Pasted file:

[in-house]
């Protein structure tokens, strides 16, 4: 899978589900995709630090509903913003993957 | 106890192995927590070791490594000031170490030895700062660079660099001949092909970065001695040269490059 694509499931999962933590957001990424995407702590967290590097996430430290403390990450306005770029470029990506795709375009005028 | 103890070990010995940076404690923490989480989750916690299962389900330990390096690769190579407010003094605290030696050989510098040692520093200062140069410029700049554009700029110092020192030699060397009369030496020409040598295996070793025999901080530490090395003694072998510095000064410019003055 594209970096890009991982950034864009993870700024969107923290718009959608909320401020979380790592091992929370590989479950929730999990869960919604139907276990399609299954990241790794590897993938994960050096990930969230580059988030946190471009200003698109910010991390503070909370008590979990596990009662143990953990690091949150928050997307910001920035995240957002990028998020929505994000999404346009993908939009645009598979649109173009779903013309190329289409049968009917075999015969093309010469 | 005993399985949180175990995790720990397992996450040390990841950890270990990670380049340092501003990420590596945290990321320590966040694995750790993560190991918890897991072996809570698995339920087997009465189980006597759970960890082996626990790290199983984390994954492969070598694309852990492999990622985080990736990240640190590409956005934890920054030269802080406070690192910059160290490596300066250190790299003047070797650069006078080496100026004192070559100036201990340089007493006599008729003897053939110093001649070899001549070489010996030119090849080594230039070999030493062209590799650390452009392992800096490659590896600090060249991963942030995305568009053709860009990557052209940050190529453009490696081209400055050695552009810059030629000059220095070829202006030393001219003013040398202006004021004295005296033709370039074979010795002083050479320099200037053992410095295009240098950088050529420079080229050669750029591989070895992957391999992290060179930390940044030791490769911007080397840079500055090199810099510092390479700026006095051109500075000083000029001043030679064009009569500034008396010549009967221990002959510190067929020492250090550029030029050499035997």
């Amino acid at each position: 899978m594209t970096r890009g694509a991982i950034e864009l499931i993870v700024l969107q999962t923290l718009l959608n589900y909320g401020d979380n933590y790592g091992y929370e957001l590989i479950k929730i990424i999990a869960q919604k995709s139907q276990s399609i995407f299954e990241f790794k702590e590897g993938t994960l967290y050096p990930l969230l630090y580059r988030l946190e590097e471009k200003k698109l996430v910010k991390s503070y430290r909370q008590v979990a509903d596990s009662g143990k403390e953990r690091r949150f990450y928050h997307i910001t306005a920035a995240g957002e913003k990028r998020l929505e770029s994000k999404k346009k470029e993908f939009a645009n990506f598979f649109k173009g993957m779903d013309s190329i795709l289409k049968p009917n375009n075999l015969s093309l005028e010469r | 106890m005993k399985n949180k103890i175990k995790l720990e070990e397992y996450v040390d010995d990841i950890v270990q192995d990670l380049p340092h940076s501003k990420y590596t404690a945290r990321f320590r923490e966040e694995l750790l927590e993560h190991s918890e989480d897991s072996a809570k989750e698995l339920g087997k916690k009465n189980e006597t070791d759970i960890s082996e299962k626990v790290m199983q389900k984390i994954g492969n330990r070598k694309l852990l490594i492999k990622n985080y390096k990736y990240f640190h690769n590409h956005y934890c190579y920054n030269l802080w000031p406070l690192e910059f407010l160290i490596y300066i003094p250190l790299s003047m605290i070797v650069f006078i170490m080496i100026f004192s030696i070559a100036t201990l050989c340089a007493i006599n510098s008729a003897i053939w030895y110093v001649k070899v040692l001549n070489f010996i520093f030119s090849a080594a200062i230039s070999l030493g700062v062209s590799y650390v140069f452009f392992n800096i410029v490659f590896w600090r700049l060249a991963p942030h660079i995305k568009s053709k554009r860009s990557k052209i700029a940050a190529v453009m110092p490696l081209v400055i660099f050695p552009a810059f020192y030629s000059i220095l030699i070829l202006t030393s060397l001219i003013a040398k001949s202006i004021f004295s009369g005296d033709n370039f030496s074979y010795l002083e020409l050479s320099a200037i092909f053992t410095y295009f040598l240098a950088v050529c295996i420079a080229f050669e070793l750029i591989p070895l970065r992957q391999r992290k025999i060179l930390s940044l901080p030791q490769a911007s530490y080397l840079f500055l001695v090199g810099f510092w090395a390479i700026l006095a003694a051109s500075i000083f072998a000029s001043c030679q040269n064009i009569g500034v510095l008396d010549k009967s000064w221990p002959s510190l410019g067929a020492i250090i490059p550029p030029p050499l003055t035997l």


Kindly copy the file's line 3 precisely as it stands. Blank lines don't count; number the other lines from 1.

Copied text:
């Amino acid at each position: 899978m594209t970096r890009g694509a991982i950034e864009l499931i993870v700024l969107q999962t923290l718009l959608n589900y909320g401020d979380n933590y790592g091992y929370e957001l590989i479950k929730i990424i999990a869960q919604k995709s139907q276990s399609i995407f299954e990241f790794k702590e590897g993938t994960l967290y050096p990930l969230l630090y580059r988030l946190e590097e471009k200003k698109l996430v910010k991390s503070y430290r909370q008590v979990a509903d596990s009662g143990k403390e953990r690091r949150f990450y928050h997307i910001t306005a920035a995240g957002e913003k990028r998020l929505e770029s994000k999404k346009k470029e993908f939009a645009n990506f598979f649109k173009g993957m779903d013309s190329i795709l289409k049968p009917n375009n075999l015969s093309l005028e010469r | 106890m005993k399985n949180k103890i175990k995790l720990e070990e397992y996450v040390d010995d990841i950890v270990q192995d990670l380049p340092h940076s501003k990420y590596t404690a945290r990321f320590r923490e966040e694995l750790l927590e993560h190991s918890e989480d897991s072996a809570k989750e698995l339920g087997k916690k009465n189980e006597t070791d759970i960890s082996e299962k626990v790290m199983q389900k984390i994954g492969n330990r070598k694309l852990l490594i492999k990622n985080y390096k990736y990240f640190h690769n590409h956005y934890c190579y920054n030269l802080w000031p406070l690192e910059f407010l160290i490596y300066i003094p250190l790299s003047m605290i070797v650069f006078i170490m080496i100026f004192s030696i070559a100036t201990l050989c340089a007493i006599n510098s008729a003897i053939w030895y110093v001649k070899v040692l001549n070489f010996i520093f030119s090849a080594a200062i230039s070999l030493g700062v062209s590799y650390v140069f452009f392992n800096i410029v490659f590896w600090r700049l060249a991963p942030h660079i995305k568009s053709k554009r860009s990557k052209i700029a940050a190529v453009m110092p490696l081209v400055i660099f050695p552009a810059f020192y030629s000059i220095l030699i070829l202006t030393s060397l001219i003013a040398k001949s202006i004021f004295s009369g005296d033709n370039f030496s074979y010795l002083e020409l050479s320099a200037i092909f053992t410095y295009f040598l240098a950088v050529c295996i420079a080229f050669e070793l750029i591989p070895l970065r992957q391999r992290k025999i060179l930390s940044l901080p030791q490769a911007s530490y080397l840079f500055l001695v090199g810099f510092w090395a390479i700026l006095a003694a051109s500075i000083f072998a000029s001043c030679q040269n064009i009569g500034v510095l008396d010549k009967s000064w221990p002959s510190l410019g067929a020492i250090i490059p550029p030029p050499l003055t035997l």